Public health officials, health care providers, and community advocates provided more details and raised more questions about the city’s “Getting to Zero” plan for eliminating new HIV infections at a recent Board of Supervisors Budget and Finance Committee hearing.
Attendees emphasized that funding for the new initiative should not come at the expense of existing HIV services.
Gay supervisors Scott Wiener and David Campos, both of whom have been active in efforts to expand access to pre-exposure prophylaxis, or PrEP, attended the January 21 hearing in lieu of regular committee members Eric Mar and John Avalos.
“We know that if we’re able to get people tested regularly so that they know their status, if when people do become positive they’re immediately connected with treatment, [and] if we are able to keep people consistently on treatment so they’re healthy and have a suppressed viral load, that will reduce new infections,” said Wiener, who publicly disclosed last fall that he is taking PrEP. “If we can get it right here in San Francisco, it will spread to other the parts of the country and other parts of the world.”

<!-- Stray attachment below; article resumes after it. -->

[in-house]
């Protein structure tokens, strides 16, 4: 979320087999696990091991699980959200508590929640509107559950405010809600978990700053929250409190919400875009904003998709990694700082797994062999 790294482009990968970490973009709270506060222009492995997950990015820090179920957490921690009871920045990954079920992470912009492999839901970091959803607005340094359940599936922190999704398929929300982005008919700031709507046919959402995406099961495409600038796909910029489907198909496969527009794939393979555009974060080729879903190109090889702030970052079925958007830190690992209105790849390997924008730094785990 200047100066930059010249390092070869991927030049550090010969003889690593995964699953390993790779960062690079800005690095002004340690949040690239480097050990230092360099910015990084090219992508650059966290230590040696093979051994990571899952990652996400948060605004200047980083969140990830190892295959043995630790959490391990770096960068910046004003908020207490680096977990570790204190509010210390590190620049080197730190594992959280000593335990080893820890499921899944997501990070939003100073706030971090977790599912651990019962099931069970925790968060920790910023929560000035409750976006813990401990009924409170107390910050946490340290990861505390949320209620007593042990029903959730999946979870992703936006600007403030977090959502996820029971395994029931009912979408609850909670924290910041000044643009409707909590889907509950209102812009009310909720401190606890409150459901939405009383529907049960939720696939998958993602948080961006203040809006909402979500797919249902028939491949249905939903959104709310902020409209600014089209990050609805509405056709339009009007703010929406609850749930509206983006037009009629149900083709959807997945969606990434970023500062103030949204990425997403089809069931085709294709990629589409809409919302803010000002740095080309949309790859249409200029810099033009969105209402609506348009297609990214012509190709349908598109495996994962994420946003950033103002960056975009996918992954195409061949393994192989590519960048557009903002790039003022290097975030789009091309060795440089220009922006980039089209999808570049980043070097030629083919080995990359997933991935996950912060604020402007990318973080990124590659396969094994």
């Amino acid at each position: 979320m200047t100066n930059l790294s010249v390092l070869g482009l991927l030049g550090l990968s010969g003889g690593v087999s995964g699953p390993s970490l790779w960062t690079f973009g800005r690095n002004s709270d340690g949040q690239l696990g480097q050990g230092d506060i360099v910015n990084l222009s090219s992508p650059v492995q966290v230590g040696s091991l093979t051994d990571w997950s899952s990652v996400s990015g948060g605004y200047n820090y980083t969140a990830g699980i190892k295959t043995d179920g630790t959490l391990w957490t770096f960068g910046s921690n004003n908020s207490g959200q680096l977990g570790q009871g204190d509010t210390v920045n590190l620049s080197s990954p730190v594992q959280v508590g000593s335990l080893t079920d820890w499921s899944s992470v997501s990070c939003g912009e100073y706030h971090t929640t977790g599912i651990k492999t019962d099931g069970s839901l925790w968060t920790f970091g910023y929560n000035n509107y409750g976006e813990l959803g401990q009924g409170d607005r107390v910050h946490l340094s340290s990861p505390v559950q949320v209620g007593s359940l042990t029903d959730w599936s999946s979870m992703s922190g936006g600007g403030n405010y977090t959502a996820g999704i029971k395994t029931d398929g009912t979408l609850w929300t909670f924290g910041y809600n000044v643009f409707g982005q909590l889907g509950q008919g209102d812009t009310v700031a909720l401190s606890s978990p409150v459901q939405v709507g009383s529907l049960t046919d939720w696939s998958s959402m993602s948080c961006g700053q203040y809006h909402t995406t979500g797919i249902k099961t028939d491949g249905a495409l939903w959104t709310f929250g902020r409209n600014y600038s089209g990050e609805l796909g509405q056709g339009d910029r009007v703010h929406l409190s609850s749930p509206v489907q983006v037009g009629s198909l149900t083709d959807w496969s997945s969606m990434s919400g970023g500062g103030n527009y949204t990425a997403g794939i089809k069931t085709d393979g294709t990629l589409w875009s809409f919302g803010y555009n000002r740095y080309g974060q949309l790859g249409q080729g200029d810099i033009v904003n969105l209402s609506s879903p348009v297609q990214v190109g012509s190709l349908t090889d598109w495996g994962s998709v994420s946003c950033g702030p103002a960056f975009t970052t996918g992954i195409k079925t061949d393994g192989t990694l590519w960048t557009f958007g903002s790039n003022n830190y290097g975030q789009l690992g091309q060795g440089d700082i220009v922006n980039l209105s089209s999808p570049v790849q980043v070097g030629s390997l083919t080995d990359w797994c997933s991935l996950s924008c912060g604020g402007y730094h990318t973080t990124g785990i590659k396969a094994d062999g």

As previously reported, the Getting to Zero plan aims to make San Francisco the first city to eliminate HIV infections through a combination of PrEP, prompt antiretroviral therapy, and efforts to retain people with HIV in care and treatment. The name reflects UNAIDS’ triple goal of zero new infections, zero AIDS deaths, and zero stigma for people living with HIV.
The coalition, which has grown to more than three-dozen members, includes representatives from the Board of Supervisors and the mayor’s office, the Department of Public Health, UCSF, the San Francisco AIDS Foundation, Project Inform, other local AIDS service organizations, Kaiser Permanente, private HIV care providers, and community advocates.
Good progress to date